Brooklyn, N.Y. — Saturday night in the Gowanus neighborhood of Brooklyn, MSNBC host and Editor at Large at the Nation, Chris Hayes held an event to promote his new book, “A Colony in a Nation.” The stage was sparse, just two chairs, one for Hayes and one for stand up comedian Phoebe Robinson, his co-host. The crowd was anything but sparse. A half hour before the event a long line stretched from the entrance of The Bell House, a hip Brooklyn venue that opened in 2008.
The Bell House is typical of Gowanus and Brooklyn in general. It’s a large building that was clearly once a warehouse or factory. Someplace where dozens of men, maybe more, toiled towing goods to and from the adjacent canal. After work we can imagine them tired, like characters from On the Waterfront, walking back to their then working class Park Slope to sit on stoops and raise their families.
The New Brooklyn
Today there are jobs to be had in the old ghostly building, but they are fewer and different. Now big burly bouncers guard the door, bartenders with just so facial hair serve craft beer and managers book events like Hayes’s for the young professional caste that has come to define the new Brooklyn. It was a fitting place for Hayes and Robinson to discuss the age of Trump with an ebullient and optimistic crowd.
In many ways the crowd was more telling than the hosts. Hayes and Robinson were entertaining, much the way his MSNBC show is. There were comparisons between Trump and the crimes of Nixon, shock at the fact that the president had been talking about the death penalty for drug dealers. Essentially just everything one would expect. But the attitude and vibe from the standing room only crowd was a bit less expected.
The attendees were mostly youngish, mostly white and seemingly fairly well off. These are people living their best life. But most striking was how cheery they were. A little more than a year ago (somehow its only been that long), when Trump won the election, Brooklyn, the eponymous epicenter of the Clinton campaign felt like a funeral. People walked slowly with faces full of frowns and fear. On Saturday night, that was gone. Replaced by a sense of impending victory that was palpable.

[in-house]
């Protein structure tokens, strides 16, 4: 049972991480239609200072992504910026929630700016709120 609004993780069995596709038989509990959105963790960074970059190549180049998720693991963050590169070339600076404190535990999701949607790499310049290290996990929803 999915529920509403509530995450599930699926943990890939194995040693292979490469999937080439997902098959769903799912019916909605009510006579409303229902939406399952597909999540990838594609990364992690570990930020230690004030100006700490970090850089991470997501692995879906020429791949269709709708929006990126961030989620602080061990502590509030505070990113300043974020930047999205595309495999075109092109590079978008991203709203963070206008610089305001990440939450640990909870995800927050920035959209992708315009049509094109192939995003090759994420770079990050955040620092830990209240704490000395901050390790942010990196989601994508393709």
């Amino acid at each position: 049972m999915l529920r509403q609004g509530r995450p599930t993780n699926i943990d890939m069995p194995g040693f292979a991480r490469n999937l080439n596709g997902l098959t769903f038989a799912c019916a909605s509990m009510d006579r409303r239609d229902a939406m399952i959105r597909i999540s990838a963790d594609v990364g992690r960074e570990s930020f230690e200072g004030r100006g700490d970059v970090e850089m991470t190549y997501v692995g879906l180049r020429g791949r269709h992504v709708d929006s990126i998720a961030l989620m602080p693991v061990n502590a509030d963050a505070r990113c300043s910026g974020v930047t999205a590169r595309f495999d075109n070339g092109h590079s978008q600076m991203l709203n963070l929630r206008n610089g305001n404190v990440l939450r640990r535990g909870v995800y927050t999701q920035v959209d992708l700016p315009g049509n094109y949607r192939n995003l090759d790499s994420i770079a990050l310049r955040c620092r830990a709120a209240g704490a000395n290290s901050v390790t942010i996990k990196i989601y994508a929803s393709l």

It’s hard to blame them. As noted by Hayes and Robinson throughout the program, the Trump administration seems to be in disarray. There are warning signs of a big blue wave coming. Whispers in the crowd of impending impeachment once the Democrats take back the House of Representatives. At least within the bubble of Brooklyn, a corner has been turned. These folks have their mojo back and are expecting to win again.
The Other America
But sitting there, with my Brooklyn Lager in the huge brick room where men used to work it was impossible not to the think of the other America. The America of factories, foreman and guns. The news of the day had still been Trump’s trade war and tariffs on aluminum and steel. And that seemed fitting. After all, there we all were in a building where once were real jobs, making or moving things other than artisanal cocktails.
In that far off America west of Brooklyn and east of Silicon Valley people don’t want factories and warehouses turned into cute venues where service jobs exist to cater to the young professionals. They want real job type jobs with hard hats, machinery and sore muscles. Can Trump’s protectionism bring those jobs back in West Virginia and central Pennsylvania? Many experts say no. But for dying towns far from the bright lights of Brooklyn, it may well be worth a chance.
Ready For A Fight
Slipping out after the event into the chilly night, having congratulated a gracious Hayes, his signed book in my coat pocket, I felt like I had experienced something new in the age of Trump. Gone was the fear, the feeling of helplessness. Brooklyn is no longer shell-shocked. It thinks its going to win, in fact, it knows it.
Of course, that is not to say that Brooklyn will win. Fifteen months ago Brooklyn also knew it was going to win, right before the impossible happened. But now the game is back on, the troops are energized and raring for the fight. But who are they fighting? Is it Trump? Or is it the other America? I’m not sure they know. But with eyes firmly fixed on November, they see revenge within their reach. It’s a new day in Brooklyn.